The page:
|Lowest Recommended Age:||Mature High Schooler|
|MPAA Rating:||Rated R for graphic nudity, some sexual content, drug use and language|
|Profanity:||Constant very strong language|
|Nudity/Sex:||Nudity, gay and straight sexual references and situations|
|Alcohol/Drugs:||Drinking, smoking, drugs (including acid trip and hash brownies)|
|Violence/Scariness:||Some violence, gun|
|Diversity Issues:||Diverse characters|
|Movie Release Date:||August 28, 2009|
|DVD Release Date:||December 15, 2009|
This is a movie about what went on in the community near Woodstock while the concert that would forever be known by that name was happening. And a happening. In other words, this is a footnote movie. It tries to make the town a metaphor and counterpoint, a sort of counter-counter-culture, with reactions to and some participation in the sex, drugs, and rock and roll that was going on nearby, but it is impossible to watch it without wanting to ask the characters to move to one side because they are obstructing our view of Jimi Hendrix.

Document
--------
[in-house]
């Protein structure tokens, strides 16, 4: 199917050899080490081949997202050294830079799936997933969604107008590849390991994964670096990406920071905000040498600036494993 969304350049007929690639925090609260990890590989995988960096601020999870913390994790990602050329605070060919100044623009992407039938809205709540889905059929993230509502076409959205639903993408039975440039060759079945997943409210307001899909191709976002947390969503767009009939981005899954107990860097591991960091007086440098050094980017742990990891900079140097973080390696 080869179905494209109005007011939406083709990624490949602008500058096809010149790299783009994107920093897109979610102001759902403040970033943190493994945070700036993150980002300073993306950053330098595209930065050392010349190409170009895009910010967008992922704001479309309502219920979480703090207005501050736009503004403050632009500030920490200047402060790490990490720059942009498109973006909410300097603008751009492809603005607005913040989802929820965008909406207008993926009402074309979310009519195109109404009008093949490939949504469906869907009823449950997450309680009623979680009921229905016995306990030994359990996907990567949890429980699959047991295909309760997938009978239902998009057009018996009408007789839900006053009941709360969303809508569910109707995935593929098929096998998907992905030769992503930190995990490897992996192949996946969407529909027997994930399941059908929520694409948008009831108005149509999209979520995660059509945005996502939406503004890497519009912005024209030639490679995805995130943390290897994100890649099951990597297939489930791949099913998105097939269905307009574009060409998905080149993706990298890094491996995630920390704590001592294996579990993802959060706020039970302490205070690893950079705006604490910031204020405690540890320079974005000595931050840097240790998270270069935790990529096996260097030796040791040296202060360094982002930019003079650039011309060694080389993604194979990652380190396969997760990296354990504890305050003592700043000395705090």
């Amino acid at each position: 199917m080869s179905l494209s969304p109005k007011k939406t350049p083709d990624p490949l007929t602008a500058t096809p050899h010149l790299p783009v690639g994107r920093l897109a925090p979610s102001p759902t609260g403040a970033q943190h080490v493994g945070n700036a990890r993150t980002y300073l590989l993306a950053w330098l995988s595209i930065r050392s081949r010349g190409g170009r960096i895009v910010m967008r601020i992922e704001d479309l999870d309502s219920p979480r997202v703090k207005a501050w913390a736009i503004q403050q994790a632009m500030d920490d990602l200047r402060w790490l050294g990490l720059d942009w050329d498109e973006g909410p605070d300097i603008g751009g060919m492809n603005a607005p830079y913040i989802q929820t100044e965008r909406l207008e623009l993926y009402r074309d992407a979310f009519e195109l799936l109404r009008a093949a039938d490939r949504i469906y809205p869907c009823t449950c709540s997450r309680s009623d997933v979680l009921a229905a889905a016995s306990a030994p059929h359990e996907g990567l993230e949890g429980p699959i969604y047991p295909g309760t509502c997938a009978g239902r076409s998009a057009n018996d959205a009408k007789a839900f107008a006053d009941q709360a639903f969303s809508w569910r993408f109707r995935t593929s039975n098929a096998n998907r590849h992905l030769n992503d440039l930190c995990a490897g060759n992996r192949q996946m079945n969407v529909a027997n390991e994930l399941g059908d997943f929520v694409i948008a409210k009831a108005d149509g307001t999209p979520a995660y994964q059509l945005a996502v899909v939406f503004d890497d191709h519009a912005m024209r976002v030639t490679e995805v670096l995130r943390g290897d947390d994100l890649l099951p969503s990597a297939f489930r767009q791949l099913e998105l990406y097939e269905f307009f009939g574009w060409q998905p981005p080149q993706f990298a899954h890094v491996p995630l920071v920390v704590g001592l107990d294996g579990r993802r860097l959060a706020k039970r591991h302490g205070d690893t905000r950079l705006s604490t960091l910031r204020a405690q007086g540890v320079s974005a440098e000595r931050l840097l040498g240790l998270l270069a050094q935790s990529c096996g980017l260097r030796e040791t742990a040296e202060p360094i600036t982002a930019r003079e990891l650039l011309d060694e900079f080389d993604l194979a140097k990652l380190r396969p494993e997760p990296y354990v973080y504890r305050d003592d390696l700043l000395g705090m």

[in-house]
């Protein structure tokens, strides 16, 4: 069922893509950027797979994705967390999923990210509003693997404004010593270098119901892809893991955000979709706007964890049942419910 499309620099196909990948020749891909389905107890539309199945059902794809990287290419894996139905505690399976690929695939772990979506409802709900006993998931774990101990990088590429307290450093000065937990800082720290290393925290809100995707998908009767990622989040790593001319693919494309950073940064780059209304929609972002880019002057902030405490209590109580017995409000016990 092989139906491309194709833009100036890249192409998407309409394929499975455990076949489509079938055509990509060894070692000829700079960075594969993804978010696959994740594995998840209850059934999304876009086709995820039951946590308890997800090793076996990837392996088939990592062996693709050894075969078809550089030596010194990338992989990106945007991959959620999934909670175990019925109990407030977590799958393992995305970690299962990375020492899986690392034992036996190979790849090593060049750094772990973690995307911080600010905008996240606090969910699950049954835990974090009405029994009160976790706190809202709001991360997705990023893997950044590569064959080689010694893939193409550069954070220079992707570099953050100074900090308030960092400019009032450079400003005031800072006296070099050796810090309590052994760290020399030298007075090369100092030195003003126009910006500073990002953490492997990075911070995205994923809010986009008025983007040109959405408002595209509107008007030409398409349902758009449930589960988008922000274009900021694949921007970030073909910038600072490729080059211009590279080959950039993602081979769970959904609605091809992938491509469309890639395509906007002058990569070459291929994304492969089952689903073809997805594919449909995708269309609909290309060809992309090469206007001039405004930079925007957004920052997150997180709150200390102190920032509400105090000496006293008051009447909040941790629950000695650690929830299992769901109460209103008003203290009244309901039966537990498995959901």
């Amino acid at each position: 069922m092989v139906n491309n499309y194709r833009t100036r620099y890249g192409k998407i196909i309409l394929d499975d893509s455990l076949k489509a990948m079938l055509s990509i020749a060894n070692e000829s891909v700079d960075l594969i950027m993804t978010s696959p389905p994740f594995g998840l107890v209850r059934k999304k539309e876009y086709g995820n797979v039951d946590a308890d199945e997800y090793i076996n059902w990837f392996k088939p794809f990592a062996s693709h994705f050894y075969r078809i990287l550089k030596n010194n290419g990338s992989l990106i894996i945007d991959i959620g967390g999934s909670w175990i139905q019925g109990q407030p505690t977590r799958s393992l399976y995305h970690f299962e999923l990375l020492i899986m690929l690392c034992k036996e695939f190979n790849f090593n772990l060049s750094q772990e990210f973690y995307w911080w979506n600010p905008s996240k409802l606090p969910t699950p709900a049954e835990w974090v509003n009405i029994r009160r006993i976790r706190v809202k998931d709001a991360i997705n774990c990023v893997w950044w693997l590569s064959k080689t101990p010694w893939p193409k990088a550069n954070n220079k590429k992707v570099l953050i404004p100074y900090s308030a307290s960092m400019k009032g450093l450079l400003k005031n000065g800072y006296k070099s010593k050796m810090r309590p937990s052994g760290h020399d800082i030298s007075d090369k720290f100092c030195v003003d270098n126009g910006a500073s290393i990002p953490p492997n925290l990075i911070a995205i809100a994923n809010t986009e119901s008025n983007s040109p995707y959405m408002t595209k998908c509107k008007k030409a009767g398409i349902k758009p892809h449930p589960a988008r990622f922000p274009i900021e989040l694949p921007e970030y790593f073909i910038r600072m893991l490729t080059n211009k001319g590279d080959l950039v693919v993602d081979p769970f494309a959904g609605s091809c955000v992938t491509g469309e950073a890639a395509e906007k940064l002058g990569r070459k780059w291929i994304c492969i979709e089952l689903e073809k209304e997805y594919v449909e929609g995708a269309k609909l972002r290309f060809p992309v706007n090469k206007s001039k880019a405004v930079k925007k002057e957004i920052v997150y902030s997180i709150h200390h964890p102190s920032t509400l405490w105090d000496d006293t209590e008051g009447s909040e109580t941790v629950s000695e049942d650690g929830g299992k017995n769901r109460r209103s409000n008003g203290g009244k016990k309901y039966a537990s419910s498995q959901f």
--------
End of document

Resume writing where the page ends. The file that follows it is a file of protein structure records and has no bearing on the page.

Those who remember the now-iconic moments from the classic documentary may enjoy seeing a few brief in-jokes (the interview with the port-a-potty guy, the nun flashing the peace sign) and some will appreciate the combination of vision and happenstance that led to the festival and its place in public consciousness as a marker for a generational shift. But director Ang Lee (“Brokeback Mountain,” “Sense and Sensibility”) falters when he tries to tie it all to his favorite theme of the internal struggle with repressed desires.
Jonathan Groff is sweetly beatific as concert organizer Michael Lang and Liev Schreiber is nicely matter-of-fact as Vilma, a pistol-packing cross-dressing vet. But the best parts of the movie are the details around the edges. The story of Elliot (a likable Demetri Martin), a Greenwich Village decorator caught up in the struggles of his parents’ failing Catskills motel is not involving or illuminating enough to hold the screen. His New York Jewish parents, despite the best efforts of Brits Imelda Staunton and Henry Goodman, are the usual bickering stereotypes. Emile Hirsch is the usual crazed Vietnam vet stereotype. A troupe of college actors is there only to show Elliot’s interest in the arts and to take their clothes off. An LSD trip sequence is, as LSD trip sequences are, more boring than listening to someone else telling what happened in his dream. And it is difficult to feel any tension when some of the neighbors try to stop the concert because we all know how it turned out.